Wedged between the two “men,” the other “mulata,” is folded legs to chin, and gripped in a two-handed vise.  Her rounded thighs and knees duplicate the rounded, bubble motif of her companion’s upper body, but in Cézanne-esque brushstrokes of heavier, darker tones.  Painted similarly to her companion in tones of blue-gray and tan, her oval face slips slightly behind the left “policeman’s” shoulder. 

To her right, the second “policeman” melts, cubist piece by cubist piece, into the background.

That’s merely the top half.

Now let’s look at the bottom part:


All the color units crowd the frontal plane.  No space recedes between any of the color units.  The horses: one frontal, a swirling volume of blue-grays and tan; the other (to the right) seen from the rear, bulging volumes of reds, oranges, and browns.  Blue-gray wisps fly from the left “horse” and float to the right.  On the top left, the “mulata’s body, a bulging red/orange mass pushes forward and down, closing off the space.  On the right, the “horse’s” rump pushes left against the central “horse,” dramatically and forcefully squeezing it forward as it explodes outwards into the frontal plane.    

Moreover, the color masses, remarkably luminous in combination with strong dark and light accents, do not hark back to Rubens.  Enriquez may have used a subject similar to The Rape of the Daughters of Leucippus, adapting it to a historically Cuban experience, but he did not borrow Rubens’ bright color or textual and fleshy fidelity. 

Look at the Rubens again:

Rubens, The Rape of the Daughters of Leucippus, c. 1617, Alte Pinakothek, Munich

Enriquez stresses expressive qualities of movement, drama, forcefulness and power—Cézanne-esque qualities with similar subtle colorful modulations—but none of Cézanne’s architectonic setness or solidity.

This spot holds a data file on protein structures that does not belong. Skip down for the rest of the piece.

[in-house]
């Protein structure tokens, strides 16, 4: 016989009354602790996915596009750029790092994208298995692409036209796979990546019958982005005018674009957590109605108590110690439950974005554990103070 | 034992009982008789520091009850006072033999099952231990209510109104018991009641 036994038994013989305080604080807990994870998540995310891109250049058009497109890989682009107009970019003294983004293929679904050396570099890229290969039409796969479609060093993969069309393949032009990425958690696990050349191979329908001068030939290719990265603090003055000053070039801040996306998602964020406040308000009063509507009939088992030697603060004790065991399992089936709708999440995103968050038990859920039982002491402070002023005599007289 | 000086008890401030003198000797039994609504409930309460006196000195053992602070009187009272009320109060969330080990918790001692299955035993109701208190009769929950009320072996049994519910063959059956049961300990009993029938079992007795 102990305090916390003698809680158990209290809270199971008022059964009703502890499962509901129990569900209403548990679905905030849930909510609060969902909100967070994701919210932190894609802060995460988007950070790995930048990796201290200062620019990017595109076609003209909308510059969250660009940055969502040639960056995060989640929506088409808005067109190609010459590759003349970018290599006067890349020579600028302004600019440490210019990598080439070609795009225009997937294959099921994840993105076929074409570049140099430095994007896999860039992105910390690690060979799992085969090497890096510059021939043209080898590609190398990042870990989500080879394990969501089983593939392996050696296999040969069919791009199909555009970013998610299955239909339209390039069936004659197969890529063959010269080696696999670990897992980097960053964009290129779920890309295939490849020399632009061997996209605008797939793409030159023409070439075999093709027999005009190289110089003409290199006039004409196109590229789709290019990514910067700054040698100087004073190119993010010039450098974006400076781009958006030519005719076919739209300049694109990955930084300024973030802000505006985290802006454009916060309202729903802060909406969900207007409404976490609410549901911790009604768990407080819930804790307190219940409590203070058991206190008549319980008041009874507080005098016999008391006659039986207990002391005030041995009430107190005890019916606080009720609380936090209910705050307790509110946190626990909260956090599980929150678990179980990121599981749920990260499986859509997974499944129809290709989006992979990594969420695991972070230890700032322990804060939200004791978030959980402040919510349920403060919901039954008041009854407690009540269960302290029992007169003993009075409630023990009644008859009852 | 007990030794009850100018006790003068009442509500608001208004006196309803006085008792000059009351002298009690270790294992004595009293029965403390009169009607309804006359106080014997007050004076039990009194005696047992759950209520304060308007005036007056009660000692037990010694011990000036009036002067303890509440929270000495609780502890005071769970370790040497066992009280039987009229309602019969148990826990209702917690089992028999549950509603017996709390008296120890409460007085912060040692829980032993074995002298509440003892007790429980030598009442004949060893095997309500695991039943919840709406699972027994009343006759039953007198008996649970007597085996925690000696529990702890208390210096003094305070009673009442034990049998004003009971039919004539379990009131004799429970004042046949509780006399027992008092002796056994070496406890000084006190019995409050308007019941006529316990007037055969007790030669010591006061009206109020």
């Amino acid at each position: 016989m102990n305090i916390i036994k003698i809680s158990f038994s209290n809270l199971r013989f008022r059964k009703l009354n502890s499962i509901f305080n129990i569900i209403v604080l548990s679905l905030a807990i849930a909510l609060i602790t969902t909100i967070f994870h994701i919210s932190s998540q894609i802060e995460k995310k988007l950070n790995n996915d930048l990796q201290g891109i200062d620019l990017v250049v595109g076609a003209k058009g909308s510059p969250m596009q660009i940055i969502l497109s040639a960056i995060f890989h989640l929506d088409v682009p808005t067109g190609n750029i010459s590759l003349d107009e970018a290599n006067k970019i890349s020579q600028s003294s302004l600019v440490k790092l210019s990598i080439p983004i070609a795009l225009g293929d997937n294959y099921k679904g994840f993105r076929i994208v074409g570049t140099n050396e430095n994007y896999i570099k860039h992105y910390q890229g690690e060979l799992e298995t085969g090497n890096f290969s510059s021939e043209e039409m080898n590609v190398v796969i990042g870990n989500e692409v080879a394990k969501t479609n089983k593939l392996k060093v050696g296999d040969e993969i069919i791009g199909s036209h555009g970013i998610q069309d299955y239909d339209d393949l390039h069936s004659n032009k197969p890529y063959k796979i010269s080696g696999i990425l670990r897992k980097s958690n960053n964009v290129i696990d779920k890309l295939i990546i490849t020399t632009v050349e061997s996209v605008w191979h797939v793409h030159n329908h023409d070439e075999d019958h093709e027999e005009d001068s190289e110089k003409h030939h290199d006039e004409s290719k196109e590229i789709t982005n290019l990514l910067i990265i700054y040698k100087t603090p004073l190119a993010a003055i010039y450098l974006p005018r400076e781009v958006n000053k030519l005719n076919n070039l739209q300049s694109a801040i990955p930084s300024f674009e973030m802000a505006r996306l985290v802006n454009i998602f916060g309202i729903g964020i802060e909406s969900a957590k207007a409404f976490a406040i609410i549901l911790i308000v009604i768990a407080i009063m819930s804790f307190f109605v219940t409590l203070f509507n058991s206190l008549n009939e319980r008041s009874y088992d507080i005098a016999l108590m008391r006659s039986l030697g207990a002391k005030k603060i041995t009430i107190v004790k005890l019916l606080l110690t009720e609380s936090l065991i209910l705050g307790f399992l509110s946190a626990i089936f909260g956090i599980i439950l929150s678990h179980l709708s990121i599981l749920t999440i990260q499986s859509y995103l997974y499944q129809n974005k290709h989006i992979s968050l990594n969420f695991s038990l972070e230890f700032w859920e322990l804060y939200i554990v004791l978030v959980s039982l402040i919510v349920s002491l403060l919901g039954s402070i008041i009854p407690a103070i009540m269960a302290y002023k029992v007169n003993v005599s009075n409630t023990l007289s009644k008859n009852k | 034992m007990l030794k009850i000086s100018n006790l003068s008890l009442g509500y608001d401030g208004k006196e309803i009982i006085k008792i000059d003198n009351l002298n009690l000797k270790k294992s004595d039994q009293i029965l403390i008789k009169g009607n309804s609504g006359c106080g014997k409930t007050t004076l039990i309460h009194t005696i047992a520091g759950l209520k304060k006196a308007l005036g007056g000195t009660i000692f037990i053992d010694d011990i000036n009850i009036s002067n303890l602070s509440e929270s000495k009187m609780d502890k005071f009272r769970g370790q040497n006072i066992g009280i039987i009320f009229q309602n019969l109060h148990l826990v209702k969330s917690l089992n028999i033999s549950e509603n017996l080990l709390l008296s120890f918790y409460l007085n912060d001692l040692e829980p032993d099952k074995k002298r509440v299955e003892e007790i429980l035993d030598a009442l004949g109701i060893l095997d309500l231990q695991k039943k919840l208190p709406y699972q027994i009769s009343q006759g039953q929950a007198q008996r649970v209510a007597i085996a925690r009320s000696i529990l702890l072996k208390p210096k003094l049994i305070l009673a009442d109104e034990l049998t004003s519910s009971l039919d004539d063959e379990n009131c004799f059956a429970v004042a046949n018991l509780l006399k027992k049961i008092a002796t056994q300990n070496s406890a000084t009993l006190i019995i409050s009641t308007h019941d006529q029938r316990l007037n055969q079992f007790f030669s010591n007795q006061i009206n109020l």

His color and swirl has much in common with Pascin’s.

Look at the following pictures to see if you agree:

Pascin, Southern Scene, 1915, Barnes
Pascin, Cubam Hospitality, 1915, Barnes
Pascin, like Rubens, expresses an activity of swirling rhythms and he models volumes by contrasting bands of color.  Like the cubists, he uses angles and planes to orchestrate those units in space.  He adapts Renoir’s lightness, delicacy, and fluidity of color.  Dr. Barnes argues that Pascin creates a “sort of swirl which, though less colorful than Rubens’, and less powerful than Tintoretto’s is akin to both.” (The Art in Painting, p. 376).

That said, Pascin’s color has a pastel quality.  Enriquez color does not.  Enriquez color looks to be the result of applied strokes of tinted air, as though made out of exhaled breath, not pigment.  The marvel is that these delicate, light, airy, translucent color volumes also forcefully and dramatically writhe, swirl, and pulse thereby, in El Rapto de las Mulatas, legitimately linking subject facts to picture facts.  
In my next post, I will review that last sentence.  At the end of last semester, as I read my students’ final papers, I noticed how much trouble they had stating the picture idea for the painting they were analyzing.  While they all were able to discuss their picture as made of colors on a flat surface, when they described those colors, they could not move past what they “represented.”  They talked about hats, not a color volume in space, for example.  This conversion from subject to subject matter, from what we refer to as everyday reality to visual perception, is no easy task.   


























No comments:

Post a Comment